Section 1 of the Portal Act contains a clear and comprehensive statement of findings and the policy of Congress in the enactment of the legislation. Such a type of what may ordinarily be called a preamble is not common in statutes. It is, however, of long standing and has been employed numerous times in emergencies and in extraordinary circumstances. Here most unusual and extraordinary circumstances were disclosed to Congress. Findings and a statement of policy appear in the Fair Labor Standards Act of 1938, Sec. 2(a), and it is left undisturbed. There, as here, they were purposed to fortify the other provisions of the Act as an emergency measure. The constitutionality of that Act has been determined by numerous decisions of the courts. Comparable declarations, also, are the joint resolutions adopted by Congress on June 5, 1933, with respect to the 'Gold Clause' in private contracts for the payment of money. 48 Stat. 112. Norman v. Baltimore & Ohio R. Co., 294 U.S. 240, 55 S. Ct. 407, 79 L. Ed. 885, 95 A.L.R. 1352. The Agricultural Adjustment Act of 1933, 7 U.S.C.A. § 601 et seq., disclosed such.

 The most significant parts of Section 1 are in the findings in the Portal Act of 1947, that the payments of unexpected liabilities would bring about financial ruin of many employers, thereby resulting in the reduction of industrial operations and curtailing employment; that serious and adverse effects upon the revenues of Federal, State, and local governments would follow; and that a substantial burden on commerce and obstruction to the free flow of goods in commerce would result. The policy of Congress is therein declared to be the purpose 'to meet the existing emergency and to correct existing evils (1) to relieve and protect interstate commerce * * *; (2) to protect the right of collective bargaining; and (3) to define and limit the jurisdiction of the courts.' 29 U.S.C.A. § 251(b).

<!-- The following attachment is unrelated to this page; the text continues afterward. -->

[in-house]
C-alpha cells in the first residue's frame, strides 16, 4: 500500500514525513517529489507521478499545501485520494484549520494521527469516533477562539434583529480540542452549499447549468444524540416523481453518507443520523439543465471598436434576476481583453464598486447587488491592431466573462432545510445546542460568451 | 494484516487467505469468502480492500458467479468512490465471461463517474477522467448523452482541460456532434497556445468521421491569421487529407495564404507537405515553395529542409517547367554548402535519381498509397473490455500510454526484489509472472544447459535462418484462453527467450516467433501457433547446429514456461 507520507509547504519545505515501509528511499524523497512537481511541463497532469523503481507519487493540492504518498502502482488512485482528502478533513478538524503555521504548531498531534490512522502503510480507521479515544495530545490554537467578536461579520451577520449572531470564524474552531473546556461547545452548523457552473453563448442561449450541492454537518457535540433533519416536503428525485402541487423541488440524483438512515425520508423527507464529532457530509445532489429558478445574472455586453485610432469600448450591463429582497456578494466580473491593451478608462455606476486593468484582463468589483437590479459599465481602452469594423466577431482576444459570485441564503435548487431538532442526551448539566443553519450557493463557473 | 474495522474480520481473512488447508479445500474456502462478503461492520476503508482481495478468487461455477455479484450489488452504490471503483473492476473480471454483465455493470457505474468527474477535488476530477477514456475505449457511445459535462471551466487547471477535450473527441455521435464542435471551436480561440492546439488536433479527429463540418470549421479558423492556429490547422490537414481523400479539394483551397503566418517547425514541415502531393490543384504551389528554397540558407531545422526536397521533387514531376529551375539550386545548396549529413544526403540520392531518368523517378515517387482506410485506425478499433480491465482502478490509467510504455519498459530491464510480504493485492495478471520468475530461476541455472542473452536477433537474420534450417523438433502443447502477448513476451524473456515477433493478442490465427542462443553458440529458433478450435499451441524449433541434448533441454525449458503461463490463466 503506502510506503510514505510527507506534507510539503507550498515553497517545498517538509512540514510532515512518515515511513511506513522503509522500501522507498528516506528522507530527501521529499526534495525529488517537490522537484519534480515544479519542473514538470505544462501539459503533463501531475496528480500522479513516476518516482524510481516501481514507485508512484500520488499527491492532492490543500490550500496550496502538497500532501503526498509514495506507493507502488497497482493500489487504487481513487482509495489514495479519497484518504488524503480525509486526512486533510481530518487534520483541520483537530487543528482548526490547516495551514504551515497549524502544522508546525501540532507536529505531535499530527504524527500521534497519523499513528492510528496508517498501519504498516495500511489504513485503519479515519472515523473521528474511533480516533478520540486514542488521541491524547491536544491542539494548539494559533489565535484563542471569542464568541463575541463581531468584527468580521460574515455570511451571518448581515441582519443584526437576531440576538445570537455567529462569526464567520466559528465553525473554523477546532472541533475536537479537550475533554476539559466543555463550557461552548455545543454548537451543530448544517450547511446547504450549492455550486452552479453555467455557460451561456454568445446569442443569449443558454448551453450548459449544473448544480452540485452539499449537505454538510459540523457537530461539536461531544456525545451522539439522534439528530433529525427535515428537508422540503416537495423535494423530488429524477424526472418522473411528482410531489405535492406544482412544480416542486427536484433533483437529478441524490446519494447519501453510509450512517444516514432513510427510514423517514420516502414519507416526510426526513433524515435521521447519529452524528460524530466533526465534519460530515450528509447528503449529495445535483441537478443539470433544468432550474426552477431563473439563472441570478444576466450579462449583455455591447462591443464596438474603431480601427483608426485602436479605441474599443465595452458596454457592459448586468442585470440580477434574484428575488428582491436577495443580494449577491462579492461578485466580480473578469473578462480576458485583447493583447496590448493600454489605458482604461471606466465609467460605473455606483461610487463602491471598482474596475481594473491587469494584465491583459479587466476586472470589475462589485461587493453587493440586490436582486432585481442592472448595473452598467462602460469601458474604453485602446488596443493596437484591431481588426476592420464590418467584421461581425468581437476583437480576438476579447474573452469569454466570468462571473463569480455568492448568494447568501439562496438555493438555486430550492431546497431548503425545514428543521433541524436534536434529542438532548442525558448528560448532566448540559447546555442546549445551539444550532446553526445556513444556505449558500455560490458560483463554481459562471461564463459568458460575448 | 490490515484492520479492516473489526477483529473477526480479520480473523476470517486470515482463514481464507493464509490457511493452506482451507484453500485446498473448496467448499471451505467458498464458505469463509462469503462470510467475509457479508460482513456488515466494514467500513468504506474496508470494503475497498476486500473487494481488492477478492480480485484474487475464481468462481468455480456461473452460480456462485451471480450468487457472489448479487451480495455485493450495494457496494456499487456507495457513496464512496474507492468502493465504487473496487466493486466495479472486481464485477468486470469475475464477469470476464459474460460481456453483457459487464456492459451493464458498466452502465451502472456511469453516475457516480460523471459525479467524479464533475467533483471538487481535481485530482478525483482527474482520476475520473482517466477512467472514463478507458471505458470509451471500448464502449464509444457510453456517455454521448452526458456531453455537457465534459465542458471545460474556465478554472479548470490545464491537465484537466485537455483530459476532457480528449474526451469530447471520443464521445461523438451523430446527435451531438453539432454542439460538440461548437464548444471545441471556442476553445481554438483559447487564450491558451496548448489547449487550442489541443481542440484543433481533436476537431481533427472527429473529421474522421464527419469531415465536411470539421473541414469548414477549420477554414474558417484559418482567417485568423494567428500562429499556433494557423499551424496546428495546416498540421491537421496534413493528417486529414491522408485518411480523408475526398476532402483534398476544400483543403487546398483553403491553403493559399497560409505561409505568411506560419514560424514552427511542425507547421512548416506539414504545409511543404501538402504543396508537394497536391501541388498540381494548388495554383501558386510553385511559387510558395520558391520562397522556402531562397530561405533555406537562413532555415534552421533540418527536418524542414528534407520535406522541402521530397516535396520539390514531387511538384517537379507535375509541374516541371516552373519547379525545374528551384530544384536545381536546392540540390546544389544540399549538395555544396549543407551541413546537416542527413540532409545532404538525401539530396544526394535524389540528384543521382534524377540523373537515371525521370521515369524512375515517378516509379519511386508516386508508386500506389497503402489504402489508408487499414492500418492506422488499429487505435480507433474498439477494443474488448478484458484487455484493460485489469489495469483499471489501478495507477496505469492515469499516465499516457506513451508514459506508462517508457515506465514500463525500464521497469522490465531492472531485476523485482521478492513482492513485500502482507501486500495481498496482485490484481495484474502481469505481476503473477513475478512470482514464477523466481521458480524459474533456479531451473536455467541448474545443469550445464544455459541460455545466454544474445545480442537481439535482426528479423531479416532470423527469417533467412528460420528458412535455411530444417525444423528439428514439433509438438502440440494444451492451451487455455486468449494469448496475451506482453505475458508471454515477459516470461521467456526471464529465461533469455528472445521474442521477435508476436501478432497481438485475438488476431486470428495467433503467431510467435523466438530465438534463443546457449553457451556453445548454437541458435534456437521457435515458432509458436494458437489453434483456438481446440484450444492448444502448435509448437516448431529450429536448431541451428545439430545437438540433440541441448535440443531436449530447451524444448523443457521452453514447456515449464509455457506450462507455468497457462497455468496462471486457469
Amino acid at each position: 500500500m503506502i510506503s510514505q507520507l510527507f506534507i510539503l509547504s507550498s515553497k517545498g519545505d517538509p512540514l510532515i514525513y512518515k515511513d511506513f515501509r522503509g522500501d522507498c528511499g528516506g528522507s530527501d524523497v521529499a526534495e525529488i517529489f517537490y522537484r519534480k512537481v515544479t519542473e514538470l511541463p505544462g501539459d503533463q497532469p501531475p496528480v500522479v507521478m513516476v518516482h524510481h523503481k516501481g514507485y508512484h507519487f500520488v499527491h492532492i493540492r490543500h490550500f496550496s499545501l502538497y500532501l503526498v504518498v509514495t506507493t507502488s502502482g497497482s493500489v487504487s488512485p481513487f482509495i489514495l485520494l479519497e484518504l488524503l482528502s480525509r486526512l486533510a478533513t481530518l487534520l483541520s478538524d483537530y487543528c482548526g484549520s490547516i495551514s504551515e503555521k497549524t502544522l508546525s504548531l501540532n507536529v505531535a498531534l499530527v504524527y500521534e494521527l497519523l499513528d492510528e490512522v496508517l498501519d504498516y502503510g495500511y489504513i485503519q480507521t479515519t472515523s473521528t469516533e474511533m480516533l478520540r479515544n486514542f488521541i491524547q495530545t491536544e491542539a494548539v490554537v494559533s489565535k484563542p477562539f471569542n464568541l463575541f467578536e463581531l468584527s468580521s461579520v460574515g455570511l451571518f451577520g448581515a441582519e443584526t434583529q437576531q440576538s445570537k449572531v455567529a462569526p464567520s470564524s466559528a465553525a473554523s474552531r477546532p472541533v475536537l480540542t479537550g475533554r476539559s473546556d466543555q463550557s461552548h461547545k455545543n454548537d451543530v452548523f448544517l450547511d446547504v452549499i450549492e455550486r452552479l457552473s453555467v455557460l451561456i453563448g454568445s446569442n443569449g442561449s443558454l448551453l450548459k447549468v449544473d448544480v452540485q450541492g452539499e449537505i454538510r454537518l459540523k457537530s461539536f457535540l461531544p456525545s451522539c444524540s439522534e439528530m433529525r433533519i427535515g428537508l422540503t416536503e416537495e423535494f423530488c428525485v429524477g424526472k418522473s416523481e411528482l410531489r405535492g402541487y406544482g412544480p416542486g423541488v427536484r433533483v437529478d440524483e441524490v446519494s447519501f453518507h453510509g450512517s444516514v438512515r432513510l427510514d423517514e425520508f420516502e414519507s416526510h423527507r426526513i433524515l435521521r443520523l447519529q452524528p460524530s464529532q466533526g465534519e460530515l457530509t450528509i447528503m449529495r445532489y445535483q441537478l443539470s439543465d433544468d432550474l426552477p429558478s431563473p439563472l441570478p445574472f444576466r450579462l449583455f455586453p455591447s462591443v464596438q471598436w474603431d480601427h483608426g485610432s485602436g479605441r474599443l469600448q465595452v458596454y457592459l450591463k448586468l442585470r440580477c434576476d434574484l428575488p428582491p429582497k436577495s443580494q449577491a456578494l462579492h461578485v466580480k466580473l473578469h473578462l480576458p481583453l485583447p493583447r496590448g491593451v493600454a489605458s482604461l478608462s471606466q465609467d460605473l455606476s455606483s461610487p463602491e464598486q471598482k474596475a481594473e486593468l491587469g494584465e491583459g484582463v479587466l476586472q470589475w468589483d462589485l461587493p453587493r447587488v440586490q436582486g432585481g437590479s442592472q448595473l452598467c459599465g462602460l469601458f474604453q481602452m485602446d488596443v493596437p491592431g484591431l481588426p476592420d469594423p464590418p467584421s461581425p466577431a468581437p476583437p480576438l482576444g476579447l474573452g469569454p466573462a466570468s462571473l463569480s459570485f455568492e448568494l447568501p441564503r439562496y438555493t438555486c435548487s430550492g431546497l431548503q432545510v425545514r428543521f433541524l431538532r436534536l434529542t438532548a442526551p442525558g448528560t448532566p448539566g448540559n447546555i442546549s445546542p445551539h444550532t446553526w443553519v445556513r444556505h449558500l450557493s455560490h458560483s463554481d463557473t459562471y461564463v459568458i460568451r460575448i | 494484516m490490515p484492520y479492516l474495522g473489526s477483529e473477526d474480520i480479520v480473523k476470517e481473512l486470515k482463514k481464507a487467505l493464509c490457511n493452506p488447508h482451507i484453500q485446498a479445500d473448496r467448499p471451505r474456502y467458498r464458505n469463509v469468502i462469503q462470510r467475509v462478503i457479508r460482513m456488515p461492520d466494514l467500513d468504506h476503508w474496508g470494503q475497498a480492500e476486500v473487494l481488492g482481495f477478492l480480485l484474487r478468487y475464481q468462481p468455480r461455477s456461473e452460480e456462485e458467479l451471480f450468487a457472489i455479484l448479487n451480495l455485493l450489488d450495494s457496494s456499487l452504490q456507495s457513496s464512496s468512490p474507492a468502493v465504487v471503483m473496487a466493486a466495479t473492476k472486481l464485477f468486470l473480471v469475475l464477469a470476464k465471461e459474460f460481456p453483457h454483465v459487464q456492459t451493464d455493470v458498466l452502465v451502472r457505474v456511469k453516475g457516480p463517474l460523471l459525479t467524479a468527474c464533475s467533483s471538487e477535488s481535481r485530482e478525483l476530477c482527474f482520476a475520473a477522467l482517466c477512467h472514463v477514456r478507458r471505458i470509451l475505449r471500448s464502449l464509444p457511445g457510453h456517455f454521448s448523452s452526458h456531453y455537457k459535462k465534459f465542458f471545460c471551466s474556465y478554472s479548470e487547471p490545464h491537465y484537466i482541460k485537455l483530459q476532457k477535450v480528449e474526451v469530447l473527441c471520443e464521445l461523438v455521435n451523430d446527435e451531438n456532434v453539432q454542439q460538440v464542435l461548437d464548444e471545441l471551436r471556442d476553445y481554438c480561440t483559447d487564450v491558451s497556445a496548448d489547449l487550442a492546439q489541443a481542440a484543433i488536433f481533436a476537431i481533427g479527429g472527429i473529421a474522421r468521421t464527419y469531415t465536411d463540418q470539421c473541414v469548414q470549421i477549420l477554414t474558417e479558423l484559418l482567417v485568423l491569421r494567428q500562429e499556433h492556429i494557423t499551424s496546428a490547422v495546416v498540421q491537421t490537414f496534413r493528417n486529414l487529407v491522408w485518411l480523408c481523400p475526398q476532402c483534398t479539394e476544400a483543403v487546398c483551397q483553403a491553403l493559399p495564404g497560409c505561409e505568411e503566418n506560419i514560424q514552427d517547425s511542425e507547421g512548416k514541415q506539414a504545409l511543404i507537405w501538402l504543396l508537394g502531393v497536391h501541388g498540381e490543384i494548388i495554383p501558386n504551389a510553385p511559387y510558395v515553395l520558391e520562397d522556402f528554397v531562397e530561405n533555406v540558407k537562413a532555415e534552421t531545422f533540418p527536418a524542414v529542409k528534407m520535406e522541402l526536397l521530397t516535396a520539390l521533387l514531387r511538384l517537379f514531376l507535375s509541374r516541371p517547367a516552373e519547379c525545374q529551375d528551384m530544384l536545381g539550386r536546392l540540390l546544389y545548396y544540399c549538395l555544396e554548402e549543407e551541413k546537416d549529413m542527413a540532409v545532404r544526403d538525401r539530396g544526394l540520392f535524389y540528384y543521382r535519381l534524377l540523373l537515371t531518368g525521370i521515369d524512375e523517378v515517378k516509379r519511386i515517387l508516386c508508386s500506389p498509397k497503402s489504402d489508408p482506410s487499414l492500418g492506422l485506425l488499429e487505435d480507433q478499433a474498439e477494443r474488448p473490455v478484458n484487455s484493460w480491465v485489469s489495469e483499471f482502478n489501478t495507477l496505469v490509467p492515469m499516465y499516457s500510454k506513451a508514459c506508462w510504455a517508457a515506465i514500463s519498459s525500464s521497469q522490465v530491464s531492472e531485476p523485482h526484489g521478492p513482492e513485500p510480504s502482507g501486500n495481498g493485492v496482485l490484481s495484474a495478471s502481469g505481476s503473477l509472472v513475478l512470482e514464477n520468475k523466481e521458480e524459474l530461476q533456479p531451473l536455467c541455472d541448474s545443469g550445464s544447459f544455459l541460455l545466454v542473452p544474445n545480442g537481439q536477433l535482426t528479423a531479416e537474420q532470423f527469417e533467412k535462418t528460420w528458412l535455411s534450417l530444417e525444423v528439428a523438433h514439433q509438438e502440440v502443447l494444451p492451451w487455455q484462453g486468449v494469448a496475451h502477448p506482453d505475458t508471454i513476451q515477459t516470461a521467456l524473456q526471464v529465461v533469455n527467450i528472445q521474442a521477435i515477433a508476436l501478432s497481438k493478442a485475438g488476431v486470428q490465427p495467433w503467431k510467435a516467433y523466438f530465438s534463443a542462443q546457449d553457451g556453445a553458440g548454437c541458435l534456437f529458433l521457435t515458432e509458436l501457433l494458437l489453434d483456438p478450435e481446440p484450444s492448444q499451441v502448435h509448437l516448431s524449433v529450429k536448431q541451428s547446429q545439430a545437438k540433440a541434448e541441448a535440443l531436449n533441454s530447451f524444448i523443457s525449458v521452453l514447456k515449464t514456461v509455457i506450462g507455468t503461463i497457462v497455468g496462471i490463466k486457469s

In passing on the constitutionality of the Fair Labor Standards Act of 1938, the court in Opp Cotton Mills v. Administrator, 312 U.S. 126, 145, 61 S. Ct. 524, 533, 85 L. Ed. 624, said:

 'The essentials of the legislative function are the determination of the legislative policy and its formulation as a rule of conduct. Those essentials are preserved when Congress specifies the basic conclusions of fact upon ascertainment of which, from relevant data by a designated ...